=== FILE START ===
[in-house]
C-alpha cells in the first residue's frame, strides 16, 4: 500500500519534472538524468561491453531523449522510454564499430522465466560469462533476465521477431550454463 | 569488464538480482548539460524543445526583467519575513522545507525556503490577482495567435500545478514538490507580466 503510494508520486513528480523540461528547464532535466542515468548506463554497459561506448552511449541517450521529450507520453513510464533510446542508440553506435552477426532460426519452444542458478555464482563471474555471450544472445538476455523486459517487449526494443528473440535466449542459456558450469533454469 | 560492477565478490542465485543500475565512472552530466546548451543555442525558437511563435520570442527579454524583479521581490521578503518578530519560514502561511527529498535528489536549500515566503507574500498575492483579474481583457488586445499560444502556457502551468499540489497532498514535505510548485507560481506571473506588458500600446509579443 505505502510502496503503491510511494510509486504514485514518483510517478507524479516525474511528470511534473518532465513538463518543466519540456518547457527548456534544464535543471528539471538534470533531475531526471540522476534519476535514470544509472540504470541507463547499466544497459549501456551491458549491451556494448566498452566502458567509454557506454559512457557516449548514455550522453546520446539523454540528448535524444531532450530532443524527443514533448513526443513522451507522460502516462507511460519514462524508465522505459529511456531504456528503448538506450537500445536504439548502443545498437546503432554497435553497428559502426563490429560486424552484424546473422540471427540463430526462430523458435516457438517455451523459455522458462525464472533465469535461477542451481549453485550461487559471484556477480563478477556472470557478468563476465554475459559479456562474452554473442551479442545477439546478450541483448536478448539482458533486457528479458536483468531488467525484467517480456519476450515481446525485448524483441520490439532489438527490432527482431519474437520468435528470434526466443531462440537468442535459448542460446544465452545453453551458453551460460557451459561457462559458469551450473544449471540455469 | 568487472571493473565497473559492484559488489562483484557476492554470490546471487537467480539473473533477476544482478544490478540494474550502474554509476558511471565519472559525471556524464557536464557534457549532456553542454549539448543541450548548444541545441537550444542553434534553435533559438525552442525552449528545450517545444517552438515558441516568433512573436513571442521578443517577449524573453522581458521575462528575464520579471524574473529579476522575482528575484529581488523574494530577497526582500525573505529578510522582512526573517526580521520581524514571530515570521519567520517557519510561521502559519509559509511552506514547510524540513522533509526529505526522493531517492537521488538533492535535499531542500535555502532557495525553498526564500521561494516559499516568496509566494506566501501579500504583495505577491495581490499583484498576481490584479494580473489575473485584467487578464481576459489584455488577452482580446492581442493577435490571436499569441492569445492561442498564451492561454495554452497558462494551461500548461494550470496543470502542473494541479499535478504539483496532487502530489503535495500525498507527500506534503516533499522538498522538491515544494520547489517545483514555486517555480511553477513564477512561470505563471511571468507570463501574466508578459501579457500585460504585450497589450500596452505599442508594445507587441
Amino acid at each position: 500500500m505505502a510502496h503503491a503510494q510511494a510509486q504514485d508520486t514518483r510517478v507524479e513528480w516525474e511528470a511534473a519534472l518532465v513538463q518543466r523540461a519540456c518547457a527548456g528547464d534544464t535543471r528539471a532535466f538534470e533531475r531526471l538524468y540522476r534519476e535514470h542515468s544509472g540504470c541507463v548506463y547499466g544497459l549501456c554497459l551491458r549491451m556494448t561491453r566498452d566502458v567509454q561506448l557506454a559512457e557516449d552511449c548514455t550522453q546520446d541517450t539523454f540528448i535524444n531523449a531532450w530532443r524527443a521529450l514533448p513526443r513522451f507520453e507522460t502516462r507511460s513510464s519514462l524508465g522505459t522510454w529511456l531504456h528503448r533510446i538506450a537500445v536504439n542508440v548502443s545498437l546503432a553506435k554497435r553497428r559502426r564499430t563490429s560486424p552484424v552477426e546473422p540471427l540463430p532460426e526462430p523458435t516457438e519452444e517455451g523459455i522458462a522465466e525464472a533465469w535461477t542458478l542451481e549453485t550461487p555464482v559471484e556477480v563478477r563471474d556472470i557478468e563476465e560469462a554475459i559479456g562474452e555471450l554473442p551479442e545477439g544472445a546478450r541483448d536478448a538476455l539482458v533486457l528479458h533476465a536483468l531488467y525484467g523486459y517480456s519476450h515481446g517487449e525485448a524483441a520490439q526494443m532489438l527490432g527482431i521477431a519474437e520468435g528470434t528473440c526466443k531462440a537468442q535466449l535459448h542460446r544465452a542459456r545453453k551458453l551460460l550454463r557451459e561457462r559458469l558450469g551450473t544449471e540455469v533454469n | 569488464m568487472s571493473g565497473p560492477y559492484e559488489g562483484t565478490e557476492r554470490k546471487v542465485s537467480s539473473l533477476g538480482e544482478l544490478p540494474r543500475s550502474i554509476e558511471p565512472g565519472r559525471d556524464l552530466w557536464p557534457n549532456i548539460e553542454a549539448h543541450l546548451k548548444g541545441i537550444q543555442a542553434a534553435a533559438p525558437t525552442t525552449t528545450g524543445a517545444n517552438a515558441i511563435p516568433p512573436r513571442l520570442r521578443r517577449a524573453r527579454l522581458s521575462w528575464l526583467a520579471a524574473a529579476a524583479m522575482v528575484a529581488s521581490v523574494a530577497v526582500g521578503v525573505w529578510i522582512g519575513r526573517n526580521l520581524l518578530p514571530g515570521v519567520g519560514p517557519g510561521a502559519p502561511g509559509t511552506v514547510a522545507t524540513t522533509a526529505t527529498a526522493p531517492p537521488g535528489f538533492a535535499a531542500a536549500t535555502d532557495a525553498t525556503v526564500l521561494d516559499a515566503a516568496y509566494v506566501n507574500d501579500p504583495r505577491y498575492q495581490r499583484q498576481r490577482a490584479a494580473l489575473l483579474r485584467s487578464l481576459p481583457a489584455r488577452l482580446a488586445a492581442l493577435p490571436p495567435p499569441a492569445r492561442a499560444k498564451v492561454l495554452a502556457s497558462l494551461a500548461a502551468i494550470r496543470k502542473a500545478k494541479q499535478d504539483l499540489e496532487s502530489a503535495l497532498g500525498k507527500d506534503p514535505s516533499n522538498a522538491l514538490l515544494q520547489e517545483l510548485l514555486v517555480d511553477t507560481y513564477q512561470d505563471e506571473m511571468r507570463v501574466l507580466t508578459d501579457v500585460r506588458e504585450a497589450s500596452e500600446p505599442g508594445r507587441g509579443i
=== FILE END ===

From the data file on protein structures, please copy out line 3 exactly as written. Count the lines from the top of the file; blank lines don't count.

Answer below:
Amino acid at each position: 500500500m505505502a510502496h503503491a503510494q510511494a510509486q504514485d508520486t514518483r510517478v507524479e513528480w516525474e511528470a511534473a519534472l518532465v513538463q518543466r523540461a519540456c518547457a527548456g528547464d534544464t535543471r528539471a532535466f538534470e533531475r531526471l538524468y540522476r534519476e535514470h542515468s544509472g540504470c541507463v548506463y547499466g544497459l549501456c554497459l551491458r549491451m556494448t561491453r566498452d566502458v567509454q561506448l557506454a559512457e557516449d552511449c548514455t550522453q546520446d541517450t539523454f540528448i535524444n531523449a531532450w530532443r524527443a521529450l514533448p513526443r513522451f507520453e507522460t502516462r507511460s513510464s519514462l524508465g522505459t522510454w529511456l531504456h528503448r533510446i538506450a537500445v536504439n542508440v548502443s545498437l546503432a553506435k554497435r553497428r559502426r564499430t563490429s560486424p552484424v552477426e546473422p540471427l540463430p532460426e526462430p523458435t516457438e519452444e517455451g523459455i522458462a522465466e525464472a533465469w535461477t542458478l542451481e549453485t550461487p555464482v559471484e556477480v563478477r563471474d556472470i557478468e563476465e560469462a554475459i559479456g562474452e555471450l554473442p551479442e545477439g544472445a546478450r541483448d536478448a538476455l539482458v533486457l528479458h533476465a536483468l531488467y525484467g523486459y517480456s519476450h515481446g517487449e525485448a524483441a520490439q526494443m532489438l527490432g527482431i521477431a519474437e520468435g528470434t528473440c526466443k531462440a537468442q535466449l535459448h542460446r544465452a542459456r545453453k551458453l551460460l550454463r557451459e561457462r559458469l558450469g551450473t544449471e540455469v533454469n | 569488464m568487472s571493473g565497473p560492477y559492484e559488489g562483484t565478490e557476492r554470490k546471487v542465485s537467480s539473473l533477476g538480482e544482478l544490478p540494474r543500475s550502474i554509476e558511471p565512472g565519472r559525471d556524464l552530466w557536464p557534457n549532456i548539460e553542454a549539448h543541450l546548451k548548444g541545441i537550444q543555442a542553434a534553435a533559438p525558437t525552442t525552449t528545450g524543445a517545444n517552438a515558441i511563435p516568433p512573436r513571442l520570442r521578443r517577449a524573453r527579454l522581458s521575462w528575464l526583467a520579471a524574473a529579476a524583479m522575482v528575484a529581488s521581490v523574494a530577497v526582500g521578503v525573505w529578510i522582512g519575513r526573517n526580521l520581524l518578530p514571530g515570521v519567520g519560514p517557519g510561521a502559519p502561511g509559509t511552506v514547510a522545507t524540513t522533509a526529505t527529498a526522493p531517492p537521488g535528489f538533492a535535499a531542500a536549500t535555502d532557495a525553498t525556503v526564500l521561494d516559499a515566503a516568496y509566494v506566501n507574500d501579500p504583495r505577491y498575492q495581490r499583484q498576481r490577482a490584479a494580473l489575473l483579474r485584467s487578464l481576459p481583457a489584455r488577452l482580446a488586445a492581442l493577435p490571436p495567435p499569441a492569445r492561442a499560444k498564451v492561454l495554452a502556457s497558462l494551461a500548461a502551468i494550470r496543470k502542473a500545478k494541479q499535478d504539483l499540489e496532487s502530489a503535495l497532498g500525498k507527500d506534503p514535505s516533499n522538498a522538491l514538490l515544494q520547489e517545483l510548485l514555486v517555480d511553477t507560481y513564477q512561470d505563471e506571473m511571468r507570463v501574466l507580466t508578459d501579457v500585460r506588458e504585450a497589450s500596452e500600446p505599442g508594445r507587441g509579443i